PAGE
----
It doesn’t matter if you’re the son of a politician or the daughter of a teacher. We all pick up things from our parents. However, when your father is RON Paul and you decide to become a politician as well, it’s hard for the media (and rivals) to ignore the family connection. Of course, it’s going to dig and compare father and son. So is Paul a clone of his father or is he his own man with his own unique take on the world?
In recent months, potential rivals for leadership of the Republican Party have depicted him as an extremist. Before the recent investigations into political abuses by his administration, Gov. Chris Christie of New Jersey said Mr. Paul’s “strain of libertarianism” was “very dangerous.” And Senator Ted Cruz of Texas told donors in New York that in a national campaign Mr. Paul could not escape Ron Paul’s ideological history.
On his father: “We both believe in limited government,” Mr. Paul said. “We believe in a strict, or originalist, interpretation of the Constitution. We both believe that foreign policy has been too overreaching.” (NYT)
But unlike his father, one analyst said, Rand’s in it to win, not educate.
You could say Rand is going for the more mainstream edition of libertarianism. Or maybe libertarianism itself is going mainstream?
“Most people like me — Republican, conservative — have a libertarian streak in them,” said Vin Weber, a lobbyist, ex-congressman and pillar of the party establishment in Washington. “Whereas 20 or 30 years ago, Republicans would say the real world prevents them from acting on their libertarian instincts, today the real world is heightening their libertarian instincts.” (Washington Post)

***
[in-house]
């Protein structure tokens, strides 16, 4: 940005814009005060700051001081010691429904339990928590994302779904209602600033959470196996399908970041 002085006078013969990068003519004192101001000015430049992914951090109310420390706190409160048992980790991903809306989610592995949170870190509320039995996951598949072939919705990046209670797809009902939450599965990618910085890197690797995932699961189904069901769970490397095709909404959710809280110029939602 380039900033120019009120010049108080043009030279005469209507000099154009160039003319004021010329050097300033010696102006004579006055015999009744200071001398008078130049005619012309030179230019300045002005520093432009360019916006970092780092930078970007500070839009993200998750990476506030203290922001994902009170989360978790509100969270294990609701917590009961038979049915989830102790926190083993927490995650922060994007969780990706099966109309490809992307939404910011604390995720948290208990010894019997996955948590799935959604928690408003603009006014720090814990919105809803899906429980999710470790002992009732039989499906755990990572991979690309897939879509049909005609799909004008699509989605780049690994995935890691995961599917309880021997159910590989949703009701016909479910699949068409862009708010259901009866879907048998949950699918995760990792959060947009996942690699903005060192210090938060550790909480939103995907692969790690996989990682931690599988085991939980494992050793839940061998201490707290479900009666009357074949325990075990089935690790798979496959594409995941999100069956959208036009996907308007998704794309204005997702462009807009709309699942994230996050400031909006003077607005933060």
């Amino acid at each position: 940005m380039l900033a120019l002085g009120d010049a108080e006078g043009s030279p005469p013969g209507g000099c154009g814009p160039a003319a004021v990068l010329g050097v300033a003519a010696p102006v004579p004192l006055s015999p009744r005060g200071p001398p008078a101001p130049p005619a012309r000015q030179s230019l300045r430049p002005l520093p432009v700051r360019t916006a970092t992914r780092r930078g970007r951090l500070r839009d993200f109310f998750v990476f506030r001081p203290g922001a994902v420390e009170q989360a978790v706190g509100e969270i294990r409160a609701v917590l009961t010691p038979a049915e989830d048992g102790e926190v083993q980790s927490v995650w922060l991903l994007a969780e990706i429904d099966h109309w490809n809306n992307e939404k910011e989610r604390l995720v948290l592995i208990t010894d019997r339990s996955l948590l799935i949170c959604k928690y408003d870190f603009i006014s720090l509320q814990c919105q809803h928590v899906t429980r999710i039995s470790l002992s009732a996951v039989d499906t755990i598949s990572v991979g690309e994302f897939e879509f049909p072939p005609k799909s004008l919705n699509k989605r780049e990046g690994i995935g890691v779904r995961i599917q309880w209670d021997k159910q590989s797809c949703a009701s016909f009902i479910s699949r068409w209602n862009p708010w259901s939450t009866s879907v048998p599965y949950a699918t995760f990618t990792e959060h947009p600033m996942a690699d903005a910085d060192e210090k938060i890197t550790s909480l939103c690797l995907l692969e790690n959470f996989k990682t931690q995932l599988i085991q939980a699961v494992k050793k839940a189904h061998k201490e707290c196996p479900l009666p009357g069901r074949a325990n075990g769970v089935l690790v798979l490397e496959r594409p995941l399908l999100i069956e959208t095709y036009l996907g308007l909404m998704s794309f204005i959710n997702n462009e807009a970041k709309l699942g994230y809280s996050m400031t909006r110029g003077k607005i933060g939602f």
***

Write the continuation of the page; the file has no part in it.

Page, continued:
Plus, how can you knock a guy who still calls his dad ‘his hero’? (Even if there are some underlying resentments regarding a car….)
“My dad was extraordinary in Washington in being genuine, being really liked by people on both sides”, he told David Gregory on Meet the Press. “He went to Berkeley and had 7,000 kids on their feet, he went to Liberty University and had 7,000 conservative Christian kids on their feet. That’s a rare figure in politics, so I would say I’m proud of my dad and what I’m trying to do is bring that message to an even bigger crowd.”
The bottom line for Rand is this: It’s not about “I’m different on this, this, and this.” It’s about “being who I am.” So he says what any father would want to hear from his kid: ‘Dad, you’re my hero, but I’m going to stand up for what I believe in.‘ ‘Oh, and I’m also in the game TO WIN!‘ The legacy of Ron Paul is a hard thing to avoid, but maybe one day it’ll be reversed and Ron will be answering questions about what it’s like to be the father of the President.
LISTEN: So What Does RON Paul Have to Say About His Son? (Geraldo Rivera, 4/26/13)
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